CodeBlackv2 wrote:Xerium-525 ? You can't make an atom that big. It would fly apart. Some German scientists were trying to save their necks. Hitler was demanding progress and would shoot anyone who said it couldn't be done. Same goes for "the bell". All it did was kill scientists.
As for Bob, I just can't buy that the gov would allow him to blab. We have laws against that. And, where are the spacecraft? That's the problem with telling a whopper like this. What do you do next? It's gonna be the same with the 2012 people.
If you want to hide a secret, just have an untrustworthy person tell people about it. Just make sure he is only a useful idiot and doesn't know anything harmful.
That is a fun question and one that depends upon a couple of different
things. There are a few different answers depending upon how we
interpret what we mean by largest atom possible.
First, let us start with the largest stable atom. Typically when
scientists speak of the size of an atom it is, in one way or another, a
measure of the number of protons, neutrons, and electrons in a single
atom. As such, the heaviest stable atom we have found is a Bismuth
atom. It has 83 protons, 83 electrons, and a whopping 126 neutrons. If
we make such an atom heavier by adding protons or neutrons, it will no
longer be stable. There are heavier elements found in nature, however
once they are created (typically in the violent death of very massive
stars), they will eventually decay into lighter (and eventually more
Now... let us assume we do not care about the lifetime of the atom, just
so long as we can find it regardless of how short lived it might be. In
such cases, nuclear physicists and chemists start with already heavy
atoms and attempt to make even heavier elements and isotopes through
collisions and interactions. The heaviest atom created in such a
fashion is an isotope of element 118 : It has 118 protons and 176
neutrons and is tentatively called Ununoctium! This element is so
difficult to create that the group of scientists that discovered it only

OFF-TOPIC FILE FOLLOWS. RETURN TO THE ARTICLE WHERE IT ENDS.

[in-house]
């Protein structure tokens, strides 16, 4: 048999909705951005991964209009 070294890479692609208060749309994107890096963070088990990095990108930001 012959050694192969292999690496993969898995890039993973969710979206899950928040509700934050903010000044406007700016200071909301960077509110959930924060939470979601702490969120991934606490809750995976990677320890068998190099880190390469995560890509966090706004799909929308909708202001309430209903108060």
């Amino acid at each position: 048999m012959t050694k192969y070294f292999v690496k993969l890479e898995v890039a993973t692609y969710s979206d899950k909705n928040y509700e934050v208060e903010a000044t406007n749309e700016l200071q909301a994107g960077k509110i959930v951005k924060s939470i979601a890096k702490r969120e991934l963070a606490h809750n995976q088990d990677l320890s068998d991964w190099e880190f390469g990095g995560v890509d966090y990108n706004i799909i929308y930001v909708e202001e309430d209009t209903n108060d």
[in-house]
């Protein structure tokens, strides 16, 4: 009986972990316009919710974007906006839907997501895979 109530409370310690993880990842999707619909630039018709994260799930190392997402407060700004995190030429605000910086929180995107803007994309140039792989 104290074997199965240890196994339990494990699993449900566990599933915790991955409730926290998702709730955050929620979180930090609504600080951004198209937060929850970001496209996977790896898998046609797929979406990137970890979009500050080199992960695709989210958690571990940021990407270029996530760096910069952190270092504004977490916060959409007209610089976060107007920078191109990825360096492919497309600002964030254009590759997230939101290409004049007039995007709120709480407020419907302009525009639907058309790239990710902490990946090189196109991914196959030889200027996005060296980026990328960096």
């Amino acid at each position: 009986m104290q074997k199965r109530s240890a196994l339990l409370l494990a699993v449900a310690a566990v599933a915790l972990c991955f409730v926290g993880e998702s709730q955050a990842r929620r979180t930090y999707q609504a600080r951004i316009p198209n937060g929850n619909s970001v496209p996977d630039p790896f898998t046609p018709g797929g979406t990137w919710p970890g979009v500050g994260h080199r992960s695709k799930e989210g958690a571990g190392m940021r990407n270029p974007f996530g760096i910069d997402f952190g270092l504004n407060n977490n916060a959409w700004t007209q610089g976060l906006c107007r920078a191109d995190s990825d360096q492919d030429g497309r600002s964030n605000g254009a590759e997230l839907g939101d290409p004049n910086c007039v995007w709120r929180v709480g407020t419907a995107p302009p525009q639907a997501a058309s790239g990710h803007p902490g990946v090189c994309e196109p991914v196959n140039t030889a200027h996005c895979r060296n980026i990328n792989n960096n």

managed to make 3 entire atoms of the substance. The atoms were
extremely short lived and found to possess a half life of less than one
The actual history of its discovery is interesting, though somewhat
embarrassing, as the "initial" discovery of the element in 1999 was
found to be based on forged and fraudulent data.
Now... There are two exotic possibilities for even larger atoms!
First, in the conventional sense of an atom, nuclear scientists have
long speculated that there are very stable nuclei possible with more
protons and neutrons. The problem is getting there in the first place.
These super stable nuclei should be possible when enough protons and
neutrons are present to fill all the available states for the nucleons
within the atom. In such cases, the atom is expected to then be quite
stable (at least compared to other heavy atoms) as it would cost a great
deal of energy to pluck any of the neutrons or protons out of it. No
one has succeeded in creating or observing such atoms.
Lastly, in some respects neutron stars seem like extremely large atoms.
They are not atoms in the conventional sense, but the extreme density of
the star means that all the nuclear material is compressed together. I
would not interpret that literally as a neutron star actually being a
giant atom, just that you can draw interesting comparisons (perhaps with
a little poetic license).